Notre Dame’s Drew Pyne studied to turn his second first spring practices into a real QB competition

Drew Pyne
Notre Dame Athletics
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Drew Pyne was ready for his first spring practice. The Notre Dame quarterback studied the playbook diligently, both for memory and for comprehension. He felt he understood all the necessary reads. He was as ready as he could be.

“Once I went in there, I wasn’t nervous at all,” Pyne said this past Saturday. “I knew everything, and it was so much easier.”

Of course, that was early last March, and it was the only spring practice the then-early-enrolled freshman would get before the coronavirus pandemic forced Notre Dame to send the football team home for more than three months.

“That first spring ball practice, I studied so much before that, I knew all the plays, all the reads and everything else,” he said.

So when spring practice was cut short and Pyne had an abundance of time on his hands (as we all seemingly did 56 weeks ago), what did he do? Study some more.

“Going home for the amount of time that we were home leading up to last season, I saw that and I was like, ‘Okay, I’m going to study a lot more.’”

Suffice it to say, Pyne feels prepared to be the Irish starter in his sophomore season, despite the arrival of Wisconsin graduate transfer Jack Coan. Whereas the former Big 10 starter has the experience advantage, Pyne has studied offensive coordinator Tommy Rees’ playbook inside and out, learned it under Ian Book’s wing, and then studied some more.

Those are less tangible traits than Coan’s 437 career pass attempts (compared to Pyne’s three, for 12 yards on two completions), but Pyne’s work in Notre Dame practices all last year still happened all the same. Taking most of the second-team reps while Brendon Clark worked through a knee issue gave Pyne time behind the offensive linemen who are now competing for starting rights, gave him reps with the receivers now trying to replace Javon McKinley and Bennett Skowronek, gave him chances to hear from Book on possible improvements. Coan may have seen more live-action against Power Five-caliber defenses, but Pyne has spent more time in just about every other aspect of this vague conversation.

“I kind of like growing in everything, and I think I was able to do that last year getting all the second-team reps throughout the whole year and Ian taking me under (his) wing,” Pyne said before praising Book for a solid 30 more seconds for his mentorship, something that should not have been assumed given the four-year age gap between the two. “… I learned from him, learned from coach Rees. I was in watching film with them after every single practice to nine o’clock at night.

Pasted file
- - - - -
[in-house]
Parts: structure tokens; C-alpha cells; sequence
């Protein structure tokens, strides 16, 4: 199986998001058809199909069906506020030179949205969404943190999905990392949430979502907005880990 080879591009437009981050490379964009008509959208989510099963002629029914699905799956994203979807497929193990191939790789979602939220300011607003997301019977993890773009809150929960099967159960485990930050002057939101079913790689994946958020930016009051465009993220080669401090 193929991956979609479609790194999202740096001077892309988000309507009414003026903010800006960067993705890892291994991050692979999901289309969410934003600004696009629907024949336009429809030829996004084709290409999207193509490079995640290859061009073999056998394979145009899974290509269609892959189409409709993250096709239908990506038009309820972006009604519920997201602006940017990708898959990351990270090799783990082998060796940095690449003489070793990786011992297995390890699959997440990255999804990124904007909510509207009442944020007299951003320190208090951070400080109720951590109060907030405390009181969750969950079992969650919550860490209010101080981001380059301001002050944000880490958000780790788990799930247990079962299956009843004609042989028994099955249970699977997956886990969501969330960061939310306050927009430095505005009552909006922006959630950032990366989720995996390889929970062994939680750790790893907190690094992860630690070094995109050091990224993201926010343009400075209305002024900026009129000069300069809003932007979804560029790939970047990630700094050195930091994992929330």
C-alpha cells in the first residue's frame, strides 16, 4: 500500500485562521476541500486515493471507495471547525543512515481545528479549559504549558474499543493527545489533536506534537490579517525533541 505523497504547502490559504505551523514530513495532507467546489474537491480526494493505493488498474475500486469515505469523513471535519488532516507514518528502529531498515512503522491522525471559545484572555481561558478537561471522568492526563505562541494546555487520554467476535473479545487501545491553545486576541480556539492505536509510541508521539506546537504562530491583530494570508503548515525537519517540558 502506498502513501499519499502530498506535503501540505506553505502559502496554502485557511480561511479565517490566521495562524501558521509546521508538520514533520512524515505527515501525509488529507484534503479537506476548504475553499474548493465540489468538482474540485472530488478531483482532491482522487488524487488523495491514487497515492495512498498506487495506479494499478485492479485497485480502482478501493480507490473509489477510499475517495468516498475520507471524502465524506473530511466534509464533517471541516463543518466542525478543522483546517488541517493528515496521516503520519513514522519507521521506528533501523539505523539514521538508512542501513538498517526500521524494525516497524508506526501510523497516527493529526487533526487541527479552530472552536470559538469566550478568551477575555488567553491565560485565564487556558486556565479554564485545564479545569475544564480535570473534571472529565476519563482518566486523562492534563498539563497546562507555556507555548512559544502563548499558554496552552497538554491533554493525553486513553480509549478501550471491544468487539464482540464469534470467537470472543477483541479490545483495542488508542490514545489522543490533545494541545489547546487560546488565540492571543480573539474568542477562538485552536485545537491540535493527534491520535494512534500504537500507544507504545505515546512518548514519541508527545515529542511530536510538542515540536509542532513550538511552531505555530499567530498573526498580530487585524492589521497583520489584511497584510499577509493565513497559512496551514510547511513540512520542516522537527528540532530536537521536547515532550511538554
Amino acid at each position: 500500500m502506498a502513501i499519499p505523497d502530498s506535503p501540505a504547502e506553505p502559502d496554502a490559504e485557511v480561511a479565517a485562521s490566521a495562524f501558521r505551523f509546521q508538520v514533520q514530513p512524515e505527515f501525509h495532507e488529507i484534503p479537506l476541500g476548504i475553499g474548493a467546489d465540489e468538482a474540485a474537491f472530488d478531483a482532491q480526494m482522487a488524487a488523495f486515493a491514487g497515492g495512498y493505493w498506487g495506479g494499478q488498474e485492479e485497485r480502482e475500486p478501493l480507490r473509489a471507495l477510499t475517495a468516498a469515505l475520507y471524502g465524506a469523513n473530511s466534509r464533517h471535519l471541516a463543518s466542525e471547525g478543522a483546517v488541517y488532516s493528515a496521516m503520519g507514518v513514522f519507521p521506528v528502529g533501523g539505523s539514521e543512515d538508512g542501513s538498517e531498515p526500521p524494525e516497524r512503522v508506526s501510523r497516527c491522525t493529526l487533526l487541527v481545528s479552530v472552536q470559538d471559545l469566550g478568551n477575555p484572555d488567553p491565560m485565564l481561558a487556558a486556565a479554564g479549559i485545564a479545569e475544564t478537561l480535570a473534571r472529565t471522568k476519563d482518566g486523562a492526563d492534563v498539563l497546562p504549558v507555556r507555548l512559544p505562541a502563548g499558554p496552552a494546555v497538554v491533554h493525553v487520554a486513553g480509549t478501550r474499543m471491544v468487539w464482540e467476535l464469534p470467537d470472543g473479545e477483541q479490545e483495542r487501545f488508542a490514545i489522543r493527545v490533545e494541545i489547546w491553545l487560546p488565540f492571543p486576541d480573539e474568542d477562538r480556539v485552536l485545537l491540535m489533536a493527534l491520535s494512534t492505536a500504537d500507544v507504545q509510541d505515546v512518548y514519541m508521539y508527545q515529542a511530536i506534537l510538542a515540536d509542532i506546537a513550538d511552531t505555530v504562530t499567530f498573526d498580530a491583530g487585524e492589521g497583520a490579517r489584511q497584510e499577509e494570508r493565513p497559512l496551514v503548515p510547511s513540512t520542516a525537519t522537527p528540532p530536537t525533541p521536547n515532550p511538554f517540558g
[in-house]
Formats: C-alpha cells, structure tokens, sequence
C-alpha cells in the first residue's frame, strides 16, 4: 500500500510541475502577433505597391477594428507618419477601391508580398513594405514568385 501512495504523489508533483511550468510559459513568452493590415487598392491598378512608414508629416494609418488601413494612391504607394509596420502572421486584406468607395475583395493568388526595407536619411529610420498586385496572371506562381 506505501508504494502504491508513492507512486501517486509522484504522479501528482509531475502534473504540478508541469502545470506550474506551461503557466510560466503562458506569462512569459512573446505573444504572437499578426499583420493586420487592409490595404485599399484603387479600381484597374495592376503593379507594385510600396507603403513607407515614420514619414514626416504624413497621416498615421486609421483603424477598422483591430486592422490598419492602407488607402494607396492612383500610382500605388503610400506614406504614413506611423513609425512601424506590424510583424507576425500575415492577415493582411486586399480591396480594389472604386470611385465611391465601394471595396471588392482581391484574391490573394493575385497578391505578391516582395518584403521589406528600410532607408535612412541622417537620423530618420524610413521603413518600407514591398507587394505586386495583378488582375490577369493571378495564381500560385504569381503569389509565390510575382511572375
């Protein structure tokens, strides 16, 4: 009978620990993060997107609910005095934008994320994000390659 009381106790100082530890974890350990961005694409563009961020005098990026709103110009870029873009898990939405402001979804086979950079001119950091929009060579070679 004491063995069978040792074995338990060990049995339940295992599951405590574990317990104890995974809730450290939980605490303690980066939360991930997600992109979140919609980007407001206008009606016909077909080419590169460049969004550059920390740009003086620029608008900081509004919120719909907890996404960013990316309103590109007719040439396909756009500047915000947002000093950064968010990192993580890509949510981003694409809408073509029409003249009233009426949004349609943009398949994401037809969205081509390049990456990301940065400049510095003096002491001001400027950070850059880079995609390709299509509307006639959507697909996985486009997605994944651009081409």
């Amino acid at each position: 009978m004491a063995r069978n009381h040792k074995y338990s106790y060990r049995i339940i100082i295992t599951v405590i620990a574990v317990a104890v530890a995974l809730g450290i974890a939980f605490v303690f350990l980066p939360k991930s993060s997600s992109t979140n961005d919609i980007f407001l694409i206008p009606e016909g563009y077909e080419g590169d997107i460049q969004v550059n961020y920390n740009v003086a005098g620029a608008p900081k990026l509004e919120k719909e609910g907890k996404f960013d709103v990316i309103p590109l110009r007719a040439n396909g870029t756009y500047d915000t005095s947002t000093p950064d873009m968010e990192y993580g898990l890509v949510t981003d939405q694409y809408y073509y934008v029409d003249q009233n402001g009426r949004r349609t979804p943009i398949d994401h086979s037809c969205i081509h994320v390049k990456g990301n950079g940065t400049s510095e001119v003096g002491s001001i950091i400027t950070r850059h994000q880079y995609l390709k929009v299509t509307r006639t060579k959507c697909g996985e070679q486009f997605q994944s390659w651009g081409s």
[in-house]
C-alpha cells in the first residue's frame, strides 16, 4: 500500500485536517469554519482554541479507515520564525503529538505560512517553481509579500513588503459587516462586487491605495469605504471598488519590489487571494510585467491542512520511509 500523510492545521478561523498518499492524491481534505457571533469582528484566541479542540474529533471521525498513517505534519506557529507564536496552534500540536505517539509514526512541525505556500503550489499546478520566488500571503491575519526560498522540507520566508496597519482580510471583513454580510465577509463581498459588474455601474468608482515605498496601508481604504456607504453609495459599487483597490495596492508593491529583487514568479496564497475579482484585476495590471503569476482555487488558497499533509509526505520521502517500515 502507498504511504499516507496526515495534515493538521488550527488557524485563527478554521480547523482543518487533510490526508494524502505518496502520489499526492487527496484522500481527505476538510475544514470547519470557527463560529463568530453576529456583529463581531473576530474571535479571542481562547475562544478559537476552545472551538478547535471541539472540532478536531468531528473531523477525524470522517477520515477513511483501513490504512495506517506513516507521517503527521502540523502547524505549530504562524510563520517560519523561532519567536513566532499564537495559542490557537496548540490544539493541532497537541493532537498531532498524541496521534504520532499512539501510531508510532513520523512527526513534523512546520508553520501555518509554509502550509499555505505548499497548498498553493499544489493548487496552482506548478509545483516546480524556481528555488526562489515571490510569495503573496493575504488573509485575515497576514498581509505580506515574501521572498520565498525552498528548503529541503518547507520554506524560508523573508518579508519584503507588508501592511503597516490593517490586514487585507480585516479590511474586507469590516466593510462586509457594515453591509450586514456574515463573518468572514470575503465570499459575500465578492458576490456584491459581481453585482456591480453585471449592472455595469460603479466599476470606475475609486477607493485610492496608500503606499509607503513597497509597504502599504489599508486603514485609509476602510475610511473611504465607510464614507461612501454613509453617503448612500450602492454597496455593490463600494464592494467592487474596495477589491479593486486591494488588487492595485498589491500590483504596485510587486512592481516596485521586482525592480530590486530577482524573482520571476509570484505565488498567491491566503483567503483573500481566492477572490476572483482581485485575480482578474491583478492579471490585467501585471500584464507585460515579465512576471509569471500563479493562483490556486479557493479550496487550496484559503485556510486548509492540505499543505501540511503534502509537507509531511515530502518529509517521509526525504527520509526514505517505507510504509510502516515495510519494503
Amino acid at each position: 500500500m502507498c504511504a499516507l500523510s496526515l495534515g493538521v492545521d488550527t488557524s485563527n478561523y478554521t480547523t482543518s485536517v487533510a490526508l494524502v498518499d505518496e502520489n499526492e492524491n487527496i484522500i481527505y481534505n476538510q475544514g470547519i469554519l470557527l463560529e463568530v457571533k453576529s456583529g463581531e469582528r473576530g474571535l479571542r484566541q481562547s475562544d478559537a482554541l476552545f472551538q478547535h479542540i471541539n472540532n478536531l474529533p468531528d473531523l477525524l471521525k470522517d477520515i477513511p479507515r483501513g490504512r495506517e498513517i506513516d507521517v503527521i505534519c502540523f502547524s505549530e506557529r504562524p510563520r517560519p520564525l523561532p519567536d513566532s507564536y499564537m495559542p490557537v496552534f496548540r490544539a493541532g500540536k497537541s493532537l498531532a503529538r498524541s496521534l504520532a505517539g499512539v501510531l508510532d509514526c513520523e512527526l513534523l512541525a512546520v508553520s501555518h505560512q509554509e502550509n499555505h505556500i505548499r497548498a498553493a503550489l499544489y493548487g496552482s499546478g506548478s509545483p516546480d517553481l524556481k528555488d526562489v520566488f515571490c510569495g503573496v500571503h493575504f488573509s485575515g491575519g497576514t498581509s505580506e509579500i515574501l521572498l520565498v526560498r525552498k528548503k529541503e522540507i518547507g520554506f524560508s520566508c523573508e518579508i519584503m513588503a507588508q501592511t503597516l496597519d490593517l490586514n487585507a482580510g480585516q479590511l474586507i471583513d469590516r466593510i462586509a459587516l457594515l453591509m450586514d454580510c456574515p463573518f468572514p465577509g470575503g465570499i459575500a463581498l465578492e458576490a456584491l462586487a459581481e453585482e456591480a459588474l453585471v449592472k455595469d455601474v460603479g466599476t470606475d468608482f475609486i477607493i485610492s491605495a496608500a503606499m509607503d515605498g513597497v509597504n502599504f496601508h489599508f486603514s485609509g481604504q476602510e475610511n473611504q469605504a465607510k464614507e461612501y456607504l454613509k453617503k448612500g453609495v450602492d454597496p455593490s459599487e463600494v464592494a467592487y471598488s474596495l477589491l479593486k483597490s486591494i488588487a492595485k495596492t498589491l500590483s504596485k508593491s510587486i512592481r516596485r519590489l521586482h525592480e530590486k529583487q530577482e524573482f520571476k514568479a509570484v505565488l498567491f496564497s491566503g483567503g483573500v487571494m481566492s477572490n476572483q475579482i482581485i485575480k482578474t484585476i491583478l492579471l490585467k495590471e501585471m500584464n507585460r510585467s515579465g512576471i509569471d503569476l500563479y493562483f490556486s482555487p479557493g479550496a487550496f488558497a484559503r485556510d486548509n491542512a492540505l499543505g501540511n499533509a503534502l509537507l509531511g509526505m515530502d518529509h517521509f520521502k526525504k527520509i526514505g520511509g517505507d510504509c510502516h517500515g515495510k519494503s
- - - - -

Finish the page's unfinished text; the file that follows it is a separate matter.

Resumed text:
“Learning from them and getting the reps in practice. I was able to go in against Alabama — I was calm because I knew that I prepared well.”

The odds and logic insist Coan will end up the starter. He would not have chosen Notre Dame for his final season of college if he did not have some reasonable expectation of that, but Pyne also has some expectations of starting, a confidence one needs to have the audacity to even commit to the Irish as a quarterback.

“I committed here in my sophomore year, and I’ve been committed here (for) what feels like a long time,” Pyne said. “I committed here when (former Notre Dame, now Boston College quarterback Phil Jurkovec) was here, Ian was here, Brendon was here. I always knew at Notre Dame, especially at a place like this, you have to know that you’re going to come in and compete with the best quarterbacks in the country.”

That attitude fits with Pyne’s clear intent of not yielding anything to Coan while maintaining team chemistry. Irish head coach Brian Kelly has publicly admitted he botched the handling of the 2016 quarterback competition, thus dividing the locker room. He kept those lessons in mind while delicately navigating a quarterback switch mid-unbeaten season in 2018 (still arguably the most impressive accomplishment of his 11 years at Notre Dame) and they remain applicable now. As long as Pyne is intent on becoming the Irish starter, Kelly is intent on him getting that chance this spring, Pyne’s first real spring practices.

“I think the way that Tommy (Rees) has got it set up, which is what we wanted, is a battle between Jack Coan and Drew Pyne,” Kelly said. “Those two guys are really getting equal reps with the first and second group, so a good battle there. … We evaluate that from day to day. One day we see some good things from Drew and then Jack does some really good things.”

If one player seems to rise shortly after another does, that may be a result of each other, a result of this quarterback competition — be it genuine or in name only — not dividing the team. (And that was never a given, despite Kelly’s hard-won lessons, as fifth-year receiver Avery Davis admitted some hesitancy to embracing a graduate transfer quarterback.) Book took Pyne under his wing last season, and that ethos has carried forward.

“[Coan] helps me when I’m in and I’m coming off, and I try to help him when he’s in and coming off,” Pyne said. “We do the same with [early-enrolled freshman Tyler Buchner]. We all have each other’s backs.

“We all know, when you’re in, we’re just controlling what we can control, and when we have our reps, we’re trying to maximize our reps, and when the other guy has their reps, we’re trying to help him. That’s a testament to coach Rees.”

Maybe Pyne ruins the best-laid plans of Coan’s transfer — Pyne did start as a freshman in high school and play about 50 games in his prep career. Maybe Coan holds off Pyne in the latter’s first spring practices, going far better than last year’s false start. Either way, this quarterback competition is clearly drama-free, for the betterment of all involved.